Joseph Adna Hill (1860-1938) was an American statistician, born at Stewartstown, New Hampshire. Hill was descended from "an elite, old-line New England family," and attended many well-regarded educational institutions: after graduating from Phillips Exeter he attended Harvard University, graduating in 1885, and completed his graduate studies at the University of Halle (Ph.D.) in 1892. He published The English Income Tax with Special Reference to Administration and Method of Assessment (1899).
In 1899 he took on statistical work for the United States Census Bureau, of which he became chief statistician in 1909. In this connection he had charge of census reports on child labor, illiteracy, marriage and divorce, women at work, and a report for the Immigration Commission on occupations of immigrants. He was the author of many census reports on child labor, the insane, divorce, and kindred subjects. Hill was particularly interested in race and nationality, and added questions and categories to the census in both 1910 and 1920 that would record more detailed information on those subjects, among them returning to use the racial designation of "mulatto" that had been removed from the 1900 census. He was appointed Assistant Director of the Census in 1921.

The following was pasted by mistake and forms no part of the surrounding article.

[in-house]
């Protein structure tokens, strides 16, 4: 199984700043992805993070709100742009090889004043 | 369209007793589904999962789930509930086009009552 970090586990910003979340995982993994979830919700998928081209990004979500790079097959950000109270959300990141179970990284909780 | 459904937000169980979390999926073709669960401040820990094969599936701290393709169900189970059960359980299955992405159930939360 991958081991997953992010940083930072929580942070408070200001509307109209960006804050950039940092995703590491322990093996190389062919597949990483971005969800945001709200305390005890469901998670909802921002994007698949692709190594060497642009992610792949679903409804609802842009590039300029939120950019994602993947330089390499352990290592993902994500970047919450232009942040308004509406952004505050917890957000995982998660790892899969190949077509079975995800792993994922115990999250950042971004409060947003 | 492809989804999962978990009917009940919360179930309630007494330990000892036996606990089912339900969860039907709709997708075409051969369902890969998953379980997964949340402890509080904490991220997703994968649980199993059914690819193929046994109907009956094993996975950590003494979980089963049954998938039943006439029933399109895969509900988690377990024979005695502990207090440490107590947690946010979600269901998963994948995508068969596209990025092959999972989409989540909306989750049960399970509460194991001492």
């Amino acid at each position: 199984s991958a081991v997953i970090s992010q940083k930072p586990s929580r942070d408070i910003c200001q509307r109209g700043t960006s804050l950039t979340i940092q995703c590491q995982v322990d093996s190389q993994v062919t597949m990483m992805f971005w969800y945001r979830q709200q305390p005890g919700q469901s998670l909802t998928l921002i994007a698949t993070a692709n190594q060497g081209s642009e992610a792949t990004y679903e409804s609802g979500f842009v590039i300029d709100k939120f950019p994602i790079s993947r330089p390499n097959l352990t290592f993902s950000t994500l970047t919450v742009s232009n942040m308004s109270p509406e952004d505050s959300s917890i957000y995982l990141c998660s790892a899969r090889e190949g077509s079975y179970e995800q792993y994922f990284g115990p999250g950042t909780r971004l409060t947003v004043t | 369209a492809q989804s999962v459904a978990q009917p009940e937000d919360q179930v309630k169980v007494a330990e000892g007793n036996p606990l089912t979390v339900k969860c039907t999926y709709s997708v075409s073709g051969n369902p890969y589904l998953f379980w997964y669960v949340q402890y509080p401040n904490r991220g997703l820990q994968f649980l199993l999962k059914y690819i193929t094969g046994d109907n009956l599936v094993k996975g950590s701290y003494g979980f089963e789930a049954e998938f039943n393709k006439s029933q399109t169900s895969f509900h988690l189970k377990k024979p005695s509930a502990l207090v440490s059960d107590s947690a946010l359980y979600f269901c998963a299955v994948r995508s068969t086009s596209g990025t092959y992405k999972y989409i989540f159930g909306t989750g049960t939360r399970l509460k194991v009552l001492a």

Although revised by Edward Vermilye Huntington, Hill is credited with the conception of the Method of Equal Proportions or Huntington-Hill method of apportionment of seats in the U.S. House of Representatives to the states, as a function of their populations determined in the U.S. census. This mathematical algorithm has been used in the U.S. since 1941 and is currently the method used.
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